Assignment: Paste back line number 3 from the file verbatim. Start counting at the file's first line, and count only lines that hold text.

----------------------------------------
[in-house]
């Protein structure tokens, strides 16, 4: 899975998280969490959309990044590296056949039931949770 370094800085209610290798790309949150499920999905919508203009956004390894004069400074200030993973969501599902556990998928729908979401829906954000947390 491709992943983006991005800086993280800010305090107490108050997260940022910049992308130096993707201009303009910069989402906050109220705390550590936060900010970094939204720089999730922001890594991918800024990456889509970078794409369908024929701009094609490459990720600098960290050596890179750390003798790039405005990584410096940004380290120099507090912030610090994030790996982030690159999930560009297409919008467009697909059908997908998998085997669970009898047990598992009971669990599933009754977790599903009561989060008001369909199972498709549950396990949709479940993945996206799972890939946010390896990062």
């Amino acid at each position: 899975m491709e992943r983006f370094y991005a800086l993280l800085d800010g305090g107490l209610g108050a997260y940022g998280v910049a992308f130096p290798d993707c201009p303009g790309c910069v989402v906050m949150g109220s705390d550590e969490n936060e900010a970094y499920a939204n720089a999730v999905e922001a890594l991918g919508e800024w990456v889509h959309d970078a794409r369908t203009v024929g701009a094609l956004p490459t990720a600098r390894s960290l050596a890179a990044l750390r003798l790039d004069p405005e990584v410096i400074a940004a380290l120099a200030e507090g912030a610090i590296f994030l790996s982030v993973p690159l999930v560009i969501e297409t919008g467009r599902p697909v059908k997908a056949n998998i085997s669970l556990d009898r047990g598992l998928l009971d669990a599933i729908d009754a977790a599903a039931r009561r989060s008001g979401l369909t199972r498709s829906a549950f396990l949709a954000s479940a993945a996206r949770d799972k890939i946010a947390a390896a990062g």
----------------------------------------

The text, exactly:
């Amino acid at each position: 899975m491709e992943r983006f370094y991005a800086l993280l800085d800010g305090g107490l209610g108050a997260y940022g998280v910049a992308f130096p290798d993707c201009p303009g790309c910069v989402v906050m949150g109220s705390d550590e969490n936060e900010a970094y499920a939204n720089a999730v999905e922001a890594l991918g919508e800024w990456v889509h959309d970078a794409r369908t203009v024929g701009a094609l956004p490459t990720a600098r390894s960290l050596a890179a990044l750390r003798l790039d004069p405005e990584v410096i400074a940004a380290l120099a200030e507090g912030a610090i590296f994030l790996s982030v993973p690159l999930v560009i969501e297409t919008g467009r599902p697909v059908k997908a056949n998998i085997s669970l556990d009898r047990g598992l998928l009971d669990a599933i729908d009754a977790a599903a039931r009561r989060s008001g979401l369909t199972r498709s829906a549950f396990l949709a954000s479940a993945a996206r949770d799972k890939i946010a947390a390896a990062g």